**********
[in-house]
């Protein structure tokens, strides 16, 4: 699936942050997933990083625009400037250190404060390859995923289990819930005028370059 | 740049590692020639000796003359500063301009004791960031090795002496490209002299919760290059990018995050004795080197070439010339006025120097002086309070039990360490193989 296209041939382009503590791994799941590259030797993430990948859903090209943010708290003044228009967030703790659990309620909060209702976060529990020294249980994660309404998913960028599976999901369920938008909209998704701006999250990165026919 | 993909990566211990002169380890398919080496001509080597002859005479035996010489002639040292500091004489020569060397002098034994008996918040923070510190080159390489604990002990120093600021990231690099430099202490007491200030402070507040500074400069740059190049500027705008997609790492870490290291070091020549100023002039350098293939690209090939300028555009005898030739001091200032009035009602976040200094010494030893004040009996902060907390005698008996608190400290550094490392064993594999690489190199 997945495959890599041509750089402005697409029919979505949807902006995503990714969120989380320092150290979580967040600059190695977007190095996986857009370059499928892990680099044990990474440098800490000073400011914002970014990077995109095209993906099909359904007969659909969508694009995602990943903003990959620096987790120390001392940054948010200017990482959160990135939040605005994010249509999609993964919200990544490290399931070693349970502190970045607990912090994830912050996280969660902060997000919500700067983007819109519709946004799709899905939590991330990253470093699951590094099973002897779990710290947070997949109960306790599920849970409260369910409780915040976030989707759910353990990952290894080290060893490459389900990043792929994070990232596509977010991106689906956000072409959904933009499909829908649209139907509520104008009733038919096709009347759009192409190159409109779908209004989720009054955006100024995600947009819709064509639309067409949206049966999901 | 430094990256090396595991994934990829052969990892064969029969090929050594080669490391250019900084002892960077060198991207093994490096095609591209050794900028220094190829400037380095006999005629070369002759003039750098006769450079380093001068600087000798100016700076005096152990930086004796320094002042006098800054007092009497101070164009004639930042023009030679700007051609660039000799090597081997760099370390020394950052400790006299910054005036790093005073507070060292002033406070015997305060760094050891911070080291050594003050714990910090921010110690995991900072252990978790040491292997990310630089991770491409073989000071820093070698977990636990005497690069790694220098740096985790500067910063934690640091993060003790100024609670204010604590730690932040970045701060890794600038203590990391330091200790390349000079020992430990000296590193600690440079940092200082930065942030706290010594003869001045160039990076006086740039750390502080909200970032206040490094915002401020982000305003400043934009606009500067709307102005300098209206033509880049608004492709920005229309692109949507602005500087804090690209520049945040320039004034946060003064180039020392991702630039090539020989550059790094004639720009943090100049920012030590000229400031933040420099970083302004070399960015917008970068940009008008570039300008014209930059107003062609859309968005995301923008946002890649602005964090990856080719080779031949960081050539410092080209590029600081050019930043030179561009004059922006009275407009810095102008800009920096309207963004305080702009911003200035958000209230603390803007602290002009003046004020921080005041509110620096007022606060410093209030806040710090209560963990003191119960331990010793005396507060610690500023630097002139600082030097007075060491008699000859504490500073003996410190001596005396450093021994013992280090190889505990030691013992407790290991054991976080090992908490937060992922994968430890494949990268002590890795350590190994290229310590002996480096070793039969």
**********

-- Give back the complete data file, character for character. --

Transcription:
[in-house]
């Protein structure tokens, strides 16, 4: 699936942050997933990083625009400037250190404060390859995923289990819930005028370059 | 740049590692020639000796003359500063301009004791960031090795002496490209002299919760290059990018995050004795080197070439010339006025120097002086309070039990360490193989 296209041939382009503590791994799941590259030797993430990948859903090209943010708290003044228009967030703790659990309620909060209702976060529990020294249980994660309404998913960028599976999901369920938008909209998704701006999250990165026919 | 993909990566211990002169380890398919080496001509080597002859005479035996010489002639040292500091004489020569060397002098034994008996918040923070510190080159390489604990002990120093600021990231690099430099202490007491200030402070507040500074400069740059190049500027705008997609790492870490290291070091020549100023002039350098293939690209090939300028555009005898030739001091200032009035009602976040200094010494030893004040009996902060907390005698008996608190400290550094490392064993594999690489190199 997945495959890599041509750089402005697409029919979505949807902006995503990714969120989380320092150290979580967040600059190695977007190095996986857009370059499928892990680099044990990474440098800490000073400011914002970014990077995109095209993906099909359904007969659909969508694009995602990943903003990959620096987790120390001392940054948010200017990482959160990135939040605005994010249509999609993964919200990544490290399931070693349970502190970045607990912090994830912050996280969660902060997000919500700067983007819109519709946004799709899905939590991330990253470093699951590094099973002897779990710290947070997949109960306790599920849970409260369910409780915040976030989707759910353990990952290894080290060893490459389900990043792929994070990232596509977010991106689906956000072409959904933009499909829908649209139907509520104008009733038919096709009347759009192409190159409109779908209004989720009054955006100024995600947009819709064509639309067409949206049966999901 | 430094990256090396595991994934990829052969990892064969029969090929050594080669490391250019900084002892960077060198991207093994490096095609591209050794900028220094190829400037380095006999005629070369002759003039750098006769450079380093001068600087000798100016700076005096152990930086004796320094002042006098800054007092009497101070164009004639930042023009030679700007051609660039000799090597081997760099370390020394950052400790006299910054005036790093005073507070060292002033406070015997305060760094050891911070080291050594003050714990910090921010110690995991900072252990978790040491292997990310630089991770491409073989000071820093070698977990636990005497690069790694220098740096985790500067910063934690640091993060003790100024609670204010604590730690932040970045701060890794600038203590990391330091200790390349000079020992430990000296590193600690440079940092200082930065942030706290010594003869001045160039990076006086740039750390502080909200970032206040490094915002401020982000305003400043934009606009500067709307102005300098209206033509880049608004492709920005229309692109949507602005500087804090690209520049945040320039004034946060003064180039020392991702630039090539020989550059790094004639720009943090100049920012030590000229400031933040420099970083302004070399960015917008970068940009008008570039300008014209930059107003062609859309968005995301923008946002890649602005964090990856080719080779031949960081050539410092080209590029600081050019930043030179561009004059922006009275407009810095102008800009920096309207963004305080702009911003200035958000209230603390803007602290002009003046004020921080005041509110620096007022606060410093209030806040710090209560963990003191119960331990010793005396507060610690500023630097002139600082030097007075060491008699000859504490500073003996410190001596005396450093021994013992280090190889505990030691013992407790290991054991976080090992908490937060992922994968430890494949990268002590890795350590190994290229310590002996480096070793039969």